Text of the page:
While, according to CBER Director Peter Marks, there are numerous advantages to gene therapy, including single-dose administration, the high possibility of success, multi-disease uses, and long-term disease benefits or even cure, there are considerable challenges to the commercialization of such therapies, including the complexity and cost of manufacture and business and economic challenges, such as high interest rates, macro-economic conditions, clinical development timelines, and scale issues.

To address those obstacles, FDA is undertaking numerous regulatory approaches and new practices to encourage development and commercialization of promising gene therapies.

  • CBER desires to advance manufacturing technologies for cell and gene therapies by sponsoring research and encouraging collaboration with the National Institutes of Health’s Bespoke Gene Therapy Consortium. CBER highlights several examples such as (1) harmonizing manufacturing protocols used by academics and small companies that often conduct the initial research with those of larger contract manufacturing organizations that often assist in manufacturing of such products at scale in an effort to cost-effectively facilitate transfer of the therapies and (2) automating, in whole or in part, manufacturing processes through the development of gene therapy fabrication devices.
  • CBER would like to leverage the platform technology provision in the Food and Drug Omnibus Reform Act Section 2503 allowing sponsors to “reference or rely upon data and information” from a previous application for a drug or biological product that incorporates or uses the same platform technology submitted by the same sponsor or with permission from the original sponsor. FDA says it plans to issue guidance related to this effort but provided no insight into a publication timeline.
  • CBER endeavors to define and leverage the use of accelerated approval for gene therapy more clearly. Accelerated approval is typically available for drugs and therapies targeting rare diseases with small patient populations and that lack effective treatments. Nonetheless, manufacturers still must demonstrate an anticipated clinical benefit, though FDA is willing to accept “some level of uncertainty” as to certain side effects. To expedite this clinical benefit evidentiary process, in March 2023, FDA said it was moving toward the use of biomarkers like pulse and blood pressure as substitutes for other biological indicators in gene therapy clinical trials to accelerate approval of therapies for serious conditions.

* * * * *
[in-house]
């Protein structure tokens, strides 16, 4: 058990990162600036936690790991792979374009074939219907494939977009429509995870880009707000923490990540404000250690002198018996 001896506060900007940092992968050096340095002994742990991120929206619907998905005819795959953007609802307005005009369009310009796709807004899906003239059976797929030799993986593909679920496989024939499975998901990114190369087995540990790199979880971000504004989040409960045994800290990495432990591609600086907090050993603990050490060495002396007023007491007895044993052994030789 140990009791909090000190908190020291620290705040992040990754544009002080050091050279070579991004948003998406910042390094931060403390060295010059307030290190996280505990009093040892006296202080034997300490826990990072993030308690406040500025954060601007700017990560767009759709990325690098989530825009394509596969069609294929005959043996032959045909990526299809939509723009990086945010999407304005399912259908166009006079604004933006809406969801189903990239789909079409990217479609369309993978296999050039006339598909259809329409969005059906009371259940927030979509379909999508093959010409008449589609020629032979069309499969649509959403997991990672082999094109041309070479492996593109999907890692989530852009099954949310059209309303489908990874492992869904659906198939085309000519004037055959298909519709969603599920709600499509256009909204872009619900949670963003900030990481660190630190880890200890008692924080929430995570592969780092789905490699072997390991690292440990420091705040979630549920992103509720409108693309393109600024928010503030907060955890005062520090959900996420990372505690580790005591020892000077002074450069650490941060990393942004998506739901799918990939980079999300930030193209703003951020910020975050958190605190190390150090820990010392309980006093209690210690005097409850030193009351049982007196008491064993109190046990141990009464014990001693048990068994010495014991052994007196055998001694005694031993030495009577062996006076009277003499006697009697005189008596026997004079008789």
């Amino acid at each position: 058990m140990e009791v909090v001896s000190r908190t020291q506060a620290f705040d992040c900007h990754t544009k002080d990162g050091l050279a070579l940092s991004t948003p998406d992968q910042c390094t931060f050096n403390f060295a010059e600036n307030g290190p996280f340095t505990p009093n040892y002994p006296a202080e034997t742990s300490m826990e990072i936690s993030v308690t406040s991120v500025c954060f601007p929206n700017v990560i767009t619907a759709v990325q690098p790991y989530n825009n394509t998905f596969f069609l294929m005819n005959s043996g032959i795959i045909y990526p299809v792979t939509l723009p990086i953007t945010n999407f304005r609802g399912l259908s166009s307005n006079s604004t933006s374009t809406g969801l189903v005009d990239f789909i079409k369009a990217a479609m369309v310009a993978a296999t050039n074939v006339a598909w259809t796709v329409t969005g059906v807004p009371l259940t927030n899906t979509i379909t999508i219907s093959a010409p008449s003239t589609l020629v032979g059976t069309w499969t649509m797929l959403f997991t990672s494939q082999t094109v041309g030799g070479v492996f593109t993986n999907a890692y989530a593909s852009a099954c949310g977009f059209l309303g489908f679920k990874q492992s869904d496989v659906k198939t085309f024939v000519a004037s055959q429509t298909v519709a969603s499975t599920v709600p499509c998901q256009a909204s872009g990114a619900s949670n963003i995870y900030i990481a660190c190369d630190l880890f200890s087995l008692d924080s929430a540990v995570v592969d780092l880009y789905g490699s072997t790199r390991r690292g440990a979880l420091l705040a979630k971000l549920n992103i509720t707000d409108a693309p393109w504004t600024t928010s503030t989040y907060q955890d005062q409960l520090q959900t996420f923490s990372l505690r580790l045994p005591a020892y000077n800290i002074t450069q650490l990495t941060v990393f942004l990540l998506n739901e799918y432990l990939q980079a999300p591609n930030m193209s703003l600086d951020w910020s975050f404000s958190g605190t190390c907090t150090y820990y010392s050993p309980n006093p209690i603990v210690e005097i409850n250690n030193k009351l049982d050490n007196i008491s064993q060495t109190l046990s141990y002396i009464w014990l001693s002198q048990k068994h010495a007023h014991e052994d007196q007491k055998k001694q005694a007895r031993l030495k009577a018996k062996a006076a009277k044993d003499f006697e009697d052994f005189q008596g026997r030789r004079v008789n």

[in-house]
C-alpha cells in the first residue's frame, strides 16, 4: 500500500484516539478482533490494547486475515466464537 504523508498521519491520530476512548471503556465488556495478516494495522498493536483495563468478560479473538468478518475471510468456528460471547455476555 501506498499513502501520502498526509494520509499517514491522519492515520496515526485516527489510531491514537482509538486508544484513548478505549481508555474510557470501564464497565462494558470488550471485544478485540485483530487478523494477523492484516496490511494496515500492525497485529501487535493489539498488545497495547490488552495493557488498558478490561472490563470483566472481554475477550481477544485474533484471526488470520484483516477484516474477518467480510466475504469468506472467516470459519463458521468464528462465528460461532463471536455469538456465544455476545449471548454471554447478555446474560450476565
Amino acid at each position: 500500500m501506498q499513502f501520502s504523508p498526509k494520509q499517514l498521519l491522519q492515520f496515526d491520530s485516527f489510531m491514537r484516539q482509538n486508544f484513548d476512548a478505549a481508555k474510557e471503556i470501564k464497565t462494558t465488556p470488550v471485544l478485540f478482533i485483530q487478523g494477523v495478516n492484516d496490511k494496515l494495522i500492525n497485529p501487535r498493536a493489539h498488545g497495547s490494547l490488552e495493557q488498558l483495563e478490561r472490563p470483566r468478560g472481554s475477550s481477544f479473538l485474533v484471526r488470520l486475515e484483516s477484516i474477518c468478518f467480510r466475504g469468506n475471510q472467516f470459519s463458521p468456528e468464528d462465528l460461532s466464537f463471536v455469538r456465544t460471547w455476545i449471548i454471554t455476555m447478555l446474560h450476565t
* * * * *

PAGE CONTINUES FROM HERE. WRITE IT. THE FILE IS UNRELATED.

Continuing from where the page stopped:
• CBER launches the Support for Clinical Trials Advancing Rate Disease Therapeutics (START) Pilot, which intends to accelerate the pace of development for products intended to address unmet medical needs in rare diseases or conditions likely to lead to significant disability or death through communication with companies—a “concierge service”—by addressing clinical development issues that would otherwise delay or prevent a promising novel drug or biological product from progressing to the pivotal clinical trial stage or pre-BLA/pre-NDA meeting stage. The Pilot is accepting applications (via amendments to Investigational New Drug applications) to participate through March 1, 2024.
  • FDA’s active CMC Development and Readiness Pilot Program, which accepts nine requests per year, continues to facilitate development of a more standard development process between academics, who do much of the innovation and often use a unique manufacturing platform, and those who ultimately engineer and commercialize the cell and gene therapy, who often use a different manufacturing platform.